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Looking them up in dictionaries gave me this: häufig - frequent, common; gewöhnlich - ordinary, common, habitual, normal, usual; üblich - common, usual, ordinary, normal. I looked online for the difference but could not find anything, only examples in dictionaries.

1) I was told you cannot say "Es war häufig." but "Es war üblich." is possible. Is that right? Any particular reason why?

2) I know that gewöhnlich can be slightly negative, when it means "nothing special, nothing worth mentioning" (Sie sieht recht gewöhnlich aus.). Are they interchangeable in all other cases? For example:

a) Sie haben es häufig/üblich/gewöhnlich vergessen.
b) Das ist ein häufiger/üblicher/gewöhnlicher Fehler.
c) Sie sind wie üblich/gewöhnlich/häufig gekommen.

3) Are there any rules when to use each or should I simply memorize as much as I can, play by ear when I try to use them and hope for the best?

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I don't understand where exactly your problem with the usage is, seeing how you know the quite different translations in English. Could you give us some examples where they would overlap in your opinion? –  Emanuel Jul 30 at 11:30
    
I edited it, I hope it makes the question clearer. –  fluffy Jul 30 at 11:41
1  
@fluffy nope, not in the slightest... how would you replace frequent with ordinary? Or usual with frequent for that matter. Yes there is some corner-cases where the meanings overlap, but it's cornercases... As a sidenote, I'd translate "üblich" as "conventionally" –  Vogel612 Jul 30 at 12:03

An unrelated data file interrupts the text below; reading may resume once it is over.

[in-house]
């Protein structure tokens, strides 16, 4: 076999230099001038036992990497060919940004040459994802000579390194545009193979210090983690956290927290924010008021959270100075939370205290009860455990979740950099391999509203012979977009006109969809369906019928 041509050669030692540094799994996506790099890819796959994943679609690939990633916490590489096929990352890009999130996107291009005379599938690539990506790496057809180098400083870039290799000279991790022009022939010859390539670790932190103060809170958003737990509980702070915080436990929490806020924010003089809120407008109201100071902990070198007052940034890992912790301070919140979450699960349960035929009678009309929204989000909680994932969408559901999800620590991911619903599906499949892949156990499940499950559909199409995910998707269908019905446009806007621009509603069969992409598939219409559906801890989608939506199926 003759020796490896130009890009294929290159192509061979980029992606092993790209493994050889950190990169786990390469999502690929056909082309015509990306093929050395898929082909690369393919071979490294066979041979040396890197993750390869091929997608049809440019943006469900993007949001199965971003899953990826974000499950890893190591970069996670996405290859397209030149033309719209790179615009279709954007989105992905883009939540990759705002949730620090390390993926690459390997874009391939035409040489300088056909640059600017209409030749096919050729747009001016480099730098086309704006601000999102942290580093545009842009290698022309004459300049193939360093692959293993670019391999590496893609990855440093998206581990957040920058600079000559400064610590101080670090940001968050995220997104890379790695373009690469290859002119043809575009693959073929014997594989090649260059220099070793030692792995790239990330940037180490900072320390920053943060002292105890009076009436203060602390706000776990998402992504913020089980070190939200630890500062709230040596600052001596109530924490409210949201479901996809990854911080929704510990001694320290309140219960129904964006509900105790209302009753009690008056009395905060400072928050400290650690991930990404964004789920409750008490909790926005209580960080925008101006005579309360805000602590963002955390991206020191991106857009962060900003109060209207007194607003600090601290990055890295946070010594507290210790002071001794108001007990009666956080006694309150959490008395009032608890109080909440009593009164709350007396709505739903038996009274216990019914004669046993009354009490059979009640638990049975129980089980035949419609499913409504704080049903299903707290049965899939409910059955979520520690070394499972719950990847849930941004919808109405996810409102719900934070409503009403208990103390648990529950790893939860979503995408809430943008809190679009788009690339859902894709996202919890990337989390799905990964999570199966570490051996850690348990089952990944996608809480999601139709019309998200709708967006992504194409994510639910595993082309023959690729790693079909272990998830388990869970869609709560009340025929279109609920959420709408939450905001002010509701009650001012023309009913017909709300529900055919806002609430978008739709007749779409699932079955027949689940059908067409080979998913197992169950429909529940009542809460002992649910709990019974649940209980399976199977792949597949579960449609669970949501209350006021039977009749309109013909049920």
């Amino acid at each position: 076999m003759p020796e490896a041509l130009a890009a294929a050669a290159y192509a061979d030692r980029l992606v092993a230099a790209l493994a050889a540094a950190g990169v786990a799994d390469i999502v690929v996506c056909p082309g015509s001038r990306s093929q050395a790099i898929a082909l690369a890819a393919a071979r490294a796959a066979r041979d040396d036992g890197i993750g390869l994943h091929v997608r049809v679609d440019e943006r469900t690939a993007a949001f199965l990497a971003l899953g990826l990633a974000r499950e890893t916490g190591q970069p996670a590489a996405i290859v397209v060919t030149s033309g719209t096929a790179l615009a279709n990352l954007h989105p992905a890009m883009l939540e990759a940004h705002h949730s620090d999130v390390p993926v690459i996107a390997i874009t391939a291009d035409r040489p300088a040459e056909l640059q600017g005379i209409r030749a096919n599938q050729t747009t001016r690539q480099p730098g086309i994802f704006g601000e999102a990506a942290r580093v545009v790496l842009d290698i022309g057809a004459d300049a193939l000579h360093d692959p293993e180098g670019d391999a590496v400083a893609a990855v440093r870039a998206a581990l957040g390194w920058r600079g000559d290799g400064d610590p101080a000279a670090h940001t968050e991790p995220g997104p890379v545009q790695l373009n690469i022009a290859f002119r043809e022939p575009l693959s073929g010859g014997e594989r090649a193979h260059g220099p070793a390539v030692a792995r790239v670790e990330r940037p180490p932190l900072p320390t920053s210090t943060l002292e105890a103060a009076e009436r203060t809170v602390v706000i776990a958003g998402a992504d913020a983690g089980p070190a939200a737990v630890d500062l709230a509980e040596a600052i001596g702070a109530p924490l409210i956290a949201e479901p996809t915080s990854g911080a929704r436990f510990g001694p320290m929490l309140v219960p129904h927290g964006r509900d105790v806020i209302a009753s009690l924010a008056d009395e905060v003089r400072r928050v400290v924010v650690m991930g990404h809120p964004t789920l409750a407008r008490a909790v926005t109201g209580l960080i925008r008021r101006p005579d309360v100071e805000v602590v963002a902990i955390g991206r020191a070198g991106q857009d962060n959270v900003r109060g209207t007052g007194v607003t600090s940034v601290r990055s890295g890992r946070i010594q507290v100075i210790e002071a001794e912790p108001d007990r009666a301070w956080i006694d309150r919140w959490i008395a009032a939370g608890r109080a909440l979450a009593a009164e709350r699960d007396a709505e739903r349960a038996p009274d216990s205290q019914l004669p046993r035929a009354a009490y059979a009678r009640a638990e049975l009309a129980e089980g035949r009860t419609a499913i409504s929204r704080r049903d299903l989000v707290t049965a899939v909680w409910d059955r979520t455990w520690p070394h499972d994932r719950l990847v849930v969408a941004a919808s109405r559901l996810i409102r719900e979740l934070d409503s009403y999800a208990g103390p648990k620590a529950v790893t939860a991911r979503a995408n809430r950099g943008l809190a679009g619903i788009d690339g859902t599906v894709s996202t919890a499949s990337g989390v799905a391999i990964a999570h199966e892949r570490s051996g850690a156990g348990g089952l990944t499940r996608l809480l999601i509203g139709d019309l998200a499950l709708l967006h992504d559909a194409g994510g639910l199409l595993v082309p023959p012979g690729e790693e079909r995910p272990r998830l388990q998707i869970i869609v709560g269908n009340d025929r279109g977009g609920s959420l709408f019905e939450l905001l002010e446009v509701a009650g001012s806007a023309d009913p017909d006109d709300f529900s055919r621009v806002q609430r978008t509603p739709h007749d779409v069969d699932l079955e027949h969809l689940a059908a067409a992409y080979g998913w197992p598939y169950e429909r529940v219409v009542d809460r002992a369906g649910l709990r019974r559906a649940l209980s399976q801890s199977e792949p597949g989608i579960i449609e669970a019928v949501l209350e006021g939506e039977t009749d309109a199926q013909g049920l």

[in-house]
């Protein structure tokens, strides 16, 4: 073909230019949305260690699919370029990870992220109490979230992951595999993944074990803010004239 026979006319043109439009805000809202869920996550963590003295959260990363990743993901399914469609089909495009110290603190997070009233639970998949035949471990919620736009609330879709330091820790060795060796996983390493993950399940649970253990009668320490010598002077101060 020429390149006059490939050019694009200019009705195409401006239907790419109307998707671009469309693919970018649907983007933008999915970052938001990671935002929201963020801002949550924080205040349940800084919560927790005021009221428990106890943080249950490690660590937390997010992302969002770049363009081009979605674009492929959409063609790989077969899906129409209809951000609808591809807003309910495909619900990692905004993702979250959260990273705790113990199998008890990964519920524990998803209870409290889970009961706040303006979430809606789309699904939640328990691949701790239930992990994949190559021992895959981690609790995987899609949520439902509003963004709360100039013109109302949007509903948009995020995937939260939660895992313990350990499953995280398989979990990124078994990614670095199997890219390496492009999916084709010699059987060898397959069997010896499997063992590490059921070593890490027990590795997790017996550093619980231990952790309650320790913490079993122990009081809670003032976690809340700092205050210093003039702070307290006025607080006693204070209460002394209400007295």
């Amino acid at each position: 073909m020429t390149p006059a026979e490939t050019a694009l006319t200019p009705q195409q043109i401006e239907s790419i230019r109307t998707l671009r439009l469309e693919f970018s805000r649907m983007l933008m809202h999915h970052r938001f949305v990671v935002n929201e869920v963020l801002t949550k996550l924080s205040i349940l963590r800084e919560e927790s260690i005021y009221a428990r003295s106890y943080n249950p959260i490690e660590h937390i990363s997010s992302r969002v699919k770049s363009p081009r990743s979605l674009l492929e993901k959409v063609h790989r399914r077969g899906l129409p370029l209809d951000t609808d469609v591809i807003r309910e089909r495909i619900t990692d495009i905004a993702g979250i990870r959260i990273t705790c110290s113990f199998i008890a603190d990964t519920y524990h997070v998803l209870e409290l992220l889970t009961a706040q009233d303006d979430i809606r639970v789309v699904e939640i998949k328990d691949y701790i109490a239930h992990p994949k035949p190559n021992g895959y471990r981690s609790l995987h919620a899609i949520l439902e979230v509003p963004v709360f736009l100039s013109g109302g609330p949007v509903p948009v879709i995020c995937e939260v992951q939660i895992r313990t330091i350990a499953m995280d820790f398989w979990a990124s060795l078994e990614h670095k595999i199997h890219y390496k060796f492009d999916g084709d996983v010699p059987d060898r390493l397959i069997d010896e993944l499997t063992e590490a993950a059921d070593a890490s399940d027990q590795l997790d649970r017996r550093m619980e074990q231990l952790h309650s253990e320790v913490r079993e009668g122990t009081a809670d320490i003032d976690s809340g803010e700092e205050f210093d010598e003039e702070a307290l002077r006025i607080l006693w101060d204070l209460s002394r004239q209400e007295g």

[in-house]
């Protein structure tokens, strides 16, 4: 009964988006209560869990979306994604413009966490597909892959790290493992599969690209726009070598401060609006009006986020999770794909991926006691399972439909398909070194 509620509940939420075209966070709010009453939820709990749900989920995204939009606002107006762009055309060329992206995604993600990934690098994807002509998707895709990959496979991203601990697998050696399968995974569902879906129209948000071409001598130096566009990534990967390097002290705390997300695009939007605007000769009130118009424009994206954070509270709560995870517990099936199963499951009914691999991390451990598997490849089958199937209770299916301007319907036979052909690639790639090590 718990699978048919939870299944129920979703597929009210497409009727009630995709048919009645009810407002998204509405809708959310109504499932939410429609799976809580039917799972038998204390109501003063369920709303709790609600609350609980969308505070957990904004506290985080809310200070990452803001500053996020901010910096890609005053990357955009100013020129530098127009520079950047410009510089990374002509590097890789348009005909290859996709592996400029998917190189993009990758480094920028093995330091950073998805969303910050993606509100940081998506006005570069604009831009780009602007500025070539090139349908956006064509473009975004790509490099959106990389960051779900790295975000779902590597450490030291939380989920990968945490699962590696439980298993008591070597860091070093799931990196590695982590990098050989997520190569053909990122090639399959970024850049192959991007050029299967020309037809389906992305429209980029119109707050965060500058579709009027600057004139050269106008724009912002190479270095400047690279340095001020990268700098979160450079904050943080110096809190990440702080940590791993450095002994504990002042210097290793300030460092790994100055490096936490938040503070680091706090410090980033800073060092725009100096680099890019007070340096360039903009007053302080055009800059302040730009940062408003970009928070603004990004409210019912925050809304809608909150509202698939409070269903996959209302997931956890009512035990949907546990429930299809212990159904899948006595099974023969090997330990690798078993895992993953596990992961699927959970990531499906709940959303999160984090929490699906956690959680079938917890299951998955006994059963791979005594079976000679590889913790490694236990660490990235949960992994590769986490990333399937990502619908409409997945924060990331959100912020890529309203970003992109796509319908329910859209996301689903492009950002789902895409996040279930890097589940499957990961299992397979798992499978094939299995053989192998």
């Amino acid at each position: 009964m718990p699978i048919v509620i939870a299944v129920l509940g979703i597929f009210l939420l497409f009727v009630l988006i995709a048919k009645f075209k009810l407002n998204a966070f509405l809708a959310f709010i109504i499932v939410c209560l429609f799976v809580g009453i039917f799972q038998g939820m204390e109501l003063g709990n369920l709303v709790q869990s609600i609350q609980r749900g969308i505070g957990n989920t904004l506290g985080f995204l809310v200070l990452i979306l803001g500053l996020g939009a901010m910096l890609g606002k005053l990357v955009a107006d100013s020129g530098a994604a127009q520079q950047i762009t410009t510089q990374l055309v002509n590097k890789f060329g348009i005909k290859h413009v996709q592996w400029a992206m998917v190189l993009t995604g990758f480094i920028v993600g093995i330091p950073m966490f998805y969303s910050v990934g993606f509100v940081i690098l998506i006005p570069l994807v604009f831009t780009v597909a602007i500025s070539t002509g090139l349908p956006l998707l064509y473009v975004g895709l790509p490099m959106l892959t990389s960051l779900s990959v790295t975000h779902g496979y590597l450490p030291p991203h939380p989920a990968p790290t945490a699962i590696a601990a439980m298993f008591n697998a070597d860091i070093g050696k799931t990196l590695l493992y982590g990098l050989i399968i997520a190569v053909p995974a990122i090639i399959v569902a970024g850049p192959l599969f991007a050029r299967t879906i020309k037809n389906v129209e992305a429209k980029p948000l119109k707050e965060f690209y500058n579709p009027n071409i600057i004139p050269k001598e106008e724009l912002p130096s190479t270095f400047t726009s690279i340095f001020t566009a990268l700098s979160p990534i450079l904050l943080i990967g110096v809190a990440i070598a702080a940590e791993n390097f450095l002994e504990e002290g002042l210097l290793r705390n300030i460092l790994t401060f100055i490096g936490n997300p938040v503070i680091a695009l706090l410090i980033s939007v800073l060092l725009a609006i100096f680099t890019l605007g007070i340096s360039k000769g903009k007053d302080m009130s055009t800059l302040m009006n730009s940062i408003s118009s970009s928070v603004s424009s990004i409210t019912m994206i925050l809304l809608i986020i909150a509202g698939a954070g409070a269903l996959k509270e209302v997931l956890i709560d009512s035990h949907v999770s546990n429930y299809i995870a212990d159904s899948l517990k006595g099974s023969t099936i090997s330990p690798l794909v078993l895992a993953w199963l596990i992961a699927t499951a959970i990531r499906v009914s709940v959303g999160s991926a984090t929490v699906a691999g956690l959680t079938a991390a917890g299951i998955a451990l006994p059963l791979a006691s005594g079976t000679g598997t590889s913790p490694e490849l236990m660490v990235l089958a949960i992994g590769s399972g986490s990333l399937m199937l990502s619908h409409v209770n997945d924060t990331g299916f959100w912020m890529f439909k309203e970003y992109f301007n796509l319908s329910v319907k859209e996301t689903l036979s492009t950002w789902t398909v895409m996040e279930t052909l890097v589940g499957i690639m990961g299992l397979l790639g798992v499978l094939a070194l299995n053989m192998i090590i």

Example a: They often forgot it, They usually forgot it, They normally forgot it. This is how I would translate them and for me all 3 are possible in that sentence. But I have no idea if I am right. (The translations I gave are for adjectives but in German adverbs more often than not have the same form.) –  fluffy Jul 30 at 12:12
    
I edited the question to show where my confusion comes from, the problem is mainly that the translations are pretty similar. I tried to interpret them differently, that is why I gave different translations for the three at first but I fail to see any differences. –  fluffy Jul 30 at 12:56

3 Answers 3

up vote 3 down vote accepted
  • The use of "häufig" should indicate that there is a high quantity of events.
  • The use of "üblich" indicates that in a specific culture or context something is considered normal or to describe traditions.
  • "gewöhnlich" is a synoynm for "üblich"; both also may stress something neutral "Ein gewöhnlicher Tag - a day like any other", üblich would work too, but I would use gewöhnlich in such a sentence.

"Gewöhnlich" is not necessarily meant negative. If you do then rather in a sarcastic way: "This guy was unfriendly. A normal German then." -> "Der Kerl war unfreundlich. Ein gewöhnlicher Deutscher also."

Note the usage of "gewöhnlich" and "üblich" in the translation for "We usually eat at 12 o'clock". Besides:

  • "Üblich essen wir um 12 Uhr"
  • "Gewöhnlich essen wir um 12 Uhr"

you may hear

  • "Üblicherweise essen wir um 12 Uhr"
  • "Für gewöhnlich essen wir um 12 Uhr"